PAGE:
Please use this identifier to cite or link to this item: https://hdl.handle.net/1822/64309

TitleCombining neuroprotective agents: effect of riluzole and magnesium in a rat model of thoracic spinal cord injury
Author(s)Vasconcelos, Natália L.
Gomes, Eduardo Domingos Correia
Oliveira, Maria Eduarda Moreira Pinheiro Santos
Silva, Carlos J. R.
Lima, Rui
Sousa, Nuno
Salgado, A. J.
Silva, Nuno André Martins
KeywordsAnimals
Drug therapy, combination
Female
Magnesium
Neuroprotective agents
Rats
Rats, wistar
Riluzole
Spinal cord Injuries
Excitotoxicity
Ionic imbalances
Neuroprotection
Spinal cord injury
Issue date2016
PublisherElsevier
JournalThe Spine Journal
Abstract(s)BACKGROUND CONTEXT: Damage to the spinal cord can result in irreversible impairments or complete loss of motor, sensory, and autonomic functions. Riluzole and magnesium have been widely investigated as neuroprotective agents in animal models of spinal cord injury. As these drugs protect the injured spinal cord through different mechanisms, we aimed to investigate if their neuroprotective efficacy could be cumulative. PURPOSE: This study aimed to investigate the neuroprotective efficacy of combined administration of riluzole and magnesium chloride in a contusive model of thoracic spinal cord injury. STUDY DESIGN: An in vivo experiment was set using female Wistar Han rats that underwent a thoracic spinal cord contusion (T8) using a weight drop method. An hour after injury, animals were randomly distributed to receive (1) saline, (2) riluzole (2.50 mg/kg), (3) magnesium chloride (24.18 mg/kg) in a polyethylene glycol formulation, or (4) a combined treatment (riluzole and magnesium). Subsequent treatments were given in four intraperitoneal injections (spaced 12 hours apart). METHODS: The Basso, Beattie, and Bresnahan locomotor rating scale, an activity box test, and a swimming test were used to evaluate behavioral recovery over a 4-week period. Histologic analysis of the spinal cords was performed to measure the extent and volume of the lesion, axonal preservation, serotonergic and glutamatergic fiber sparing, motor neuron survival, and inflammation. RESULTS: Our results show that only the riluzole treatment significantly improved behavioral recovery up to 4 weeks after injury when compared with saline controls (6.2±1.8), with animals achieving weight-supported stepping (9.1±1.2). Riluzole also promoted tissue sparing with significant differences achieved from 200 to 600 m (caudally to the lesion epicenter), and reduced lesion volume, with animals presenting a significantly smaller lesion (3.23±0.26 mm3 ) when compared with the saline-treated group (4.74±0.80 mm3 ), representing a 32% decrease in lesion volume. Riluzole treatment induced significant axonal preservation, as well as serotonergic fiber sparing, caudally to the injury epicenter. CONCLUSIONS: Our results suggest that the combined treatment, although simultaneously targeting two excitotoxic-related mechanisms, did not further improve behavioral and histologic outcome when compared with riluzole given alone.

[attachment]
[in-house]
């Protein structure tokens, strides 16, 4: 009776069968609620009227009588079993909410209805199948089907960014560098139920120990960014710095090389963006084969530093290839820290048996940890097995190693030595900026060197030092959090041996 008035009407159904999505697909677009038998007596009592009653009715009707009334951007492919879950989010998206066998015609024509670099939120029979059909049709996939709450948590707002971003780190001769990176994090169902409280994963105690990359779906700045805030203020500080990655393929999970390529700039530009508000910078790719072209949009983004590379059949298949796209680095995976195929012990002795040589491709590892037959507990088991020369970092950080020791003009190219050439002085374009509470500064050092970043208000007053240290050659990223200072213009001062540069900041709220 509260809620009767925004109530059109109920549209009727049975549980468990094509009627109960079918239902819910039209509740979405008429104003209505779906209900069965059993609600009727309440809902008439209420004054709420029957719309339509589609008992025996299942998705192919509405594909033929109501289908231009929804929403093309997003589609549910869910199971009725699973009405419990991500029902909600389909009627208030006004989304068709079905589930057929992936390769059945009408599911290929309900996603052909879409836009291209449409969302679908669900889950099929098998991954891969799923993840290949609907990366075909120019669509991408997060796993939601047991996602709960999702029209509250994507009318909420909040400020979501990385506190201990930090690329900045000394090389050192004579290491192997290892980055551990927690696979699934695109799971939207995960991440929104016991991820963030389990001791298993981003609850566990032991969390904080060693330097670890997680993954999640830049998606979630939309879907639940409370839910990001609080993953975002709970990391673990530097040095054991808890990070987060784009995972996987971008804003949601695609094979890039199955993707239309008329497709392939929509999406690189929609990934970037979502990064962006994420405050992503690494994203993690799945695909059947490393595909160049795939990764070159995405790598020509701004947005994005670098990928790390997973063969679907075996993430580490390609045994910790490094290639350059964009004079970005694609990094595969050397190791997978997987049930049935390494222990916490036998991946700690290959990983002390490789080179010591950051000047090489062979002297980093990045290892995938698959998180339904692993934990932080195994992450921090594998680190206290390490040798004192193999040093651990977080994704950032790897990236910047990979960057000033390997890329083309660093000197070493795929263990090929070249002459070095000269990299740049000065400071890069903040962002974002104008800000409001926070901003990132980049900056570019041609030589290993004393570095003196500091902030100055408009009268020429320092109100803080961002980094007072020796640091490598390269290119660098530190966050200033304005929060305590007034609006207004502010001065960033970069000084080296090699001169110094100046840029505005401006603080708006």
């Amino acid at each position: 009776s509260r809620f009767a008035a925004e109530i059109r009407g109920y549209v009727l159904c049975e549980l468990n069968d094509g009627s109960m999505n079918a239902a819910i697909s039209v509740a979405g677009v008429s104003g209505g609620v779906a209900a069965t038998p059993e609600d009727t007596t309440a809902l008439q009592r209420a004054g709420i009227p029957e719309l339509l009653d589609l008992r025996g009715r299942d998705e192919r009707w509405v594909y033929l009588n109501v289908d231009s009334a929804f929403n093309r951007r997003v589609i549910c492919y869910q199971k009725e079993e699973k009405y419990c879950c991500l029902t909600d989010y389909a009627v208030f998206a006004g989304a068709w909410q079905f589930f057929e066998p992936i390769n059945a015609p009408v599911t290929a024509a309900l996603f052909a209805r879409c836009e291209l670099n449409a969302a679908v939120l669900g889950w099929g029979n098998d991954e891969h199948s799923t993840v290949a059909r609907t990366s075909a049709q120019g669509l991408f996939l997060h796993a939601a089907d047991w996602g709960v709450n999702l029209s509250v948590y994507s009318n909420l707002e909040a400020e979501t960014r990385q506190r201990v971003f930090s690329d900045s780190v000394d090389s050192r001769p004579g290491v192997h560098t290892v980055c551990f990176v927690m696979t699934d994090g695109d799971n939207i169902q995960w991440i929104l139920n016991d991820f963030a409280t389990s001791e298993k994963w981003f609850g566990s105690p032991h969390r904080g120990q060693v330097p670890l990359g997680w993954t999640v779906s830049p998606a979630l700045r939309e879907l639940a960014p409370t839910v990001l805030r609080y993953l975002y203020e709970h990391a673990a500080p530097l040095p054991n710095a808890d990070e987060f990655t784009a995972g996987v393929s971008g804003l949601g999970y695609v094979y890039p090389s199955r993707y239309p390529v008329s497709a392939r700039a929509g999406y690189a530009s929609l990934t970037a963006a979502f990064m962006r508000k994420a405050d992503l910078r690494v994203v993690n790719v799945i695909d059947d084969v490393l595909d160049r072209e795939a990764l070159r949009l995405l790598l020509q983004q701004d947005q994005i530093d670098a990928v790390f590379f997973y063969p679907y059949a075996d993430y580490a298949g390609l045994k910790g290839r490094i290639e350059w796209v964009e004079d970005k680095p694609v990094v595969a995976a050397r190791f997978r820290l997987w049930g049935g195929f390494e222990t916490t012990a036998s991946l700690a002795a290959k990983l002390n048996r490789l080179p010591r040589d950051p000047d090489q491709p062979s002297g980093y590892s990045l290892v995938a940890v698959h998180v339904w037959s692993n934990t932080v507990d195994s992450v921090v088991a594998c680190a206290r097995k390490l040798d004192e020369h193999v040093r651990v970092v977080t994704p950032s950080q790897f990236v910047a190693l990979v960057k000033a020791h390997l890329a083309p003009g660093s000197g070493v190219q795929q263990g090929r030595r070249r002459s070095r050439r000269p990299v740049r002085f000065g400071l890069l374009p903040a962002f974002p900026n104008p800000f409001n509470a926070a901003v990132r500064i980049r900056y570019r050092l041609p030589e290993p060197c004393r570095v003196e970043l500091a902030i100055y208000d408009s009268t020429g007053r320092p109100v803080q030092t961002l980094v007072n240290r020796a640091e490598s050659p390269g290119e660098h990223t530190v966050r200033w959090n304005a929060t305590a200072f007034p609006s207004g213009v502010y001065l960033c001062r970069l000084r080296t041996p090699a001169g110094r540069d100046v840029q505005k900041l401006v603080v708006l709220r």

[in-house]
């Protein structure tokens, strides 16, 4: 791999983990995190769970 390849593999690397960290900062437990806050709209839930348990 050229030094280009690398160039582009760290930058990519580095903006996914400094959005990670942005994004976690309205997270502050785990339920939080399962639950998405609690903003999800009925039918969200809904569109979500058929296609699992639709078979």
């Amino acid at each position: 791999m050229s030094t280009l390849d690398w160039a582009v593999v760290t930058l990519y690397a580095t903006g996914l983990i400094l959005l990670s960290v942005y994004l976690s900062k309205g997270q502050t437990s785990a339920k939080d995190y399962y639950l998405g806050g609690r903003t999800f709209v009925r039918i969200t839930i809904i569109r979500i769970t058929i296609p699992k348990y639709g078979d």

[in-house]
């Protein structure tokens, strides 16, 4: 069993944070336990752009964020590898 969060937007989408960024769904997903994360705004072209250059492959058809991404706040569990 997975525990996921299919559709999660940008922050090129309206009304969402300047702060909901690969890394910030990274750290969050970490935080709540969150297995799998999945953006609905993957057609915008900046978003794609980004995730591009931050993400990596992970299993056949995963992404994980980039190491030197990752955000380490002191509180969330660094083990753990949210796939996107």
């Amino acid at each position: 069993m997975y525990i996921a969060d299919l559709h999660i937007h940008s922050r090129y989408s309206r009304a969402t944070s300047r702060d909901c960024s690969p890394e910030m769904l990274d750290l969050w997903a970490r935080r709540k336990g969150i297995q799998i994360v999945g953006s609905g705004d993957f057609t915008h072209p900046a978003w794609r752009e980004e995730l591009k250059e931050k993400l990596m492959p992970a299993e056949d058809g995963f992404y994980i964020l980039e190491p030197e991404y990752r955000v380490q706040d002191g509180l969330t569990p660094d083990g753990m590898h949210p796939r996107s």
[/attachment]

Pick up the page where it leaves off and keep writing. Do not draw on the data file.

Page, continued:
TypeArticle
URIhttps://hdl.handle.net/1822/64309
e-ISBN1878-1632
DOI10.1016/j.spinee.2016.04.013
ISSN1529-9430
Publisher versionhttps://www.thespinejournalonline.com/article/S1529-9430(16)30041-9/abstract
Peer-Reviewedyes
AccessRestricted access (UMinho)
Appears in Collections:ICVS - Artigos em revistas internacionais / Papers in international journals

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